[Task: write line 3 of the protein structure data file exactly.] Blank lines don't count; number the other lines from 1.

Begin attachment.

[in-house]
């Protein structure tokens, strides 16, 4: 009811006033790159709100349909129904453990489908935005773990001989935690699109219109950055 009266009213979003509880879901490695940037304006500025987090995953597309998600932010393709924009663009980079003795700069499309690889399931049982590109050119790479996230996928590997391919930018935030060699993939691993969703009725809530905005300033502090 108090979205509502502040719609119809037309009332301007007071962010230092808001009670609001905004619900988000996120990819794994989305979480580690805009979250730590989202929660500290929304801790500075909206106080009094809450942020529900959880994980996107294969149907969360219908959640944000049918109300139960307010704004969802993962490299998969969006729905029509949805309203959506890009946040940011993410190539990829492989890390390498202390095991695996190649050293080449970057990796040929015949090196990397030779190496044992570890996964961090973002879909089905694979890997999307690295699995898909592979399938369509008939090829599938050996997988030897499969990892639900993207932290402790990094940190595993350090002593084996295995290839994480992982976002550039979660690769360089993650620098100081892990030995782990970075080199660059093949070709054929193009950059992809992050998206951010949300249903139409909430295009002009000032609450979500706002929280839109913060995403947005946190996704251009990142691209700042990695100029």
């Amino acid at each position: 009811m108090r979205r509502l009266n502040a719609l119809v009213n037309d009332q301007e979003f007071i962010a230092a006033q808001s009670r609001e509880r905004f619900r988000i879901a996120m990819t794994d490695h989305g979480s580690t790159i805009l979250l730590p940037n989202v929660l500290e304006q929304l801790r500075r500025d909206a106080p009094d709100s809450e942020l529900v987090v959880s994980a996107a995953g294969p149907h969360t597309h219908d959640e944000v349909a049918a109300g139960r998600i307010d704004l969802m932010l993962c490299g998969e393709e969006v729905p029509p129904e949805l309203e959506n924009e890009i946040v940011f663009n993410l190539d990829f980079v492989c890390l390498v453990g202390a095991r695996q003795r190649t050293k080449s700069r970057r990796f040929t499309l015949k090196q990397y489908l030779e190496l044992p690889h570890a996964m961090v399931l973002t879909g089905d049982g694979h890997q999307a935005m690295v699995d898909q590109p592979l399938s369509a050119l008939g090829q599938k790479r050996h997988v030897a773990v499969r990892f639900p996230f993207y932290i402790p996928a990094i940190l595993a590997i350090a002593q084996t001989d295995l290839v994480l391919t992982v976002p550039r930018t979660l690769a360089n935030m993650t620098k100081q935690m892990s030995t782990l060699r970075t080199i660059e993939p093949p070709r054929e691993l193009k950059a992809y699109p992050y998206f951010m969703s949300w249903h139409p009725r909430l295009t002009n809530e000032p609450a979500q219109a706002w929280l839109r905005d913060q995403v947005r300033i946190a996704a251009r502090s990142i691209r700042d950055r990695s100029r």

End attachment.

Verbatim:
């Amino acid at each position: 009811m108090r979205r509502l009266n502040a719609l119809v009213n037309d009332q301007e979003f007071i962010a230092a006033q808001s009670r609001e509880r905004f619900r988000i879901a996120m990819t794994d490695h989305g979480s580690t790159i805009l979250l730590p940037n989202v929660l500290e304006q929304l801790r500075r500025d909206a106080p009094d709100s809450e942020l529900v987090v959880s994980a996107a995953g294969p149907h969360t597309h219908d959640e944000v349909a049918a109300g139960r998600i307010d704004l969802m932010l993962c490299g998969e393709e969006v729905p029509p129904e949805l309203e959506n924009e890009i946040v940011f663009n993410l190539d990829f980079v492989c890390l390498v453990g202390a095991r695996q003795r190649t050293k080449s700069r970057r990796f040929t499309l015949k090196q990397y489908l030779e190496l044992p690889h570890a996964m961090v399931l973002t879909g089905d049982g694979h890997q999307a935005m690295v699995d898909q590109p592979l399938s369509a050119l008939g090829q599938k790479r050996h997988v030897a773990v499969r990892f639900p996230f993207y932290i402790p996928a990094i940190l595993a590997i350090a002593q084996t001989d295995l290839v994480l391919t992982v976002p550039r930018t979660l690769a360089n935030m993650t620098k100081q935690m892990s030995t782990l060699r970075t080199i660059e993939p093949p070709r054929e691993l193009k950059a992809y699109p992050y998206f951010m969703s949300w249903h139409p009725r909430l295009t002009n809530e000032p609450a979500q219109a706002w929280l839109r905005d913060q995403v947005r300033i946190a996704a251009r502090s990142i691209r700042d950055r990695s100029r």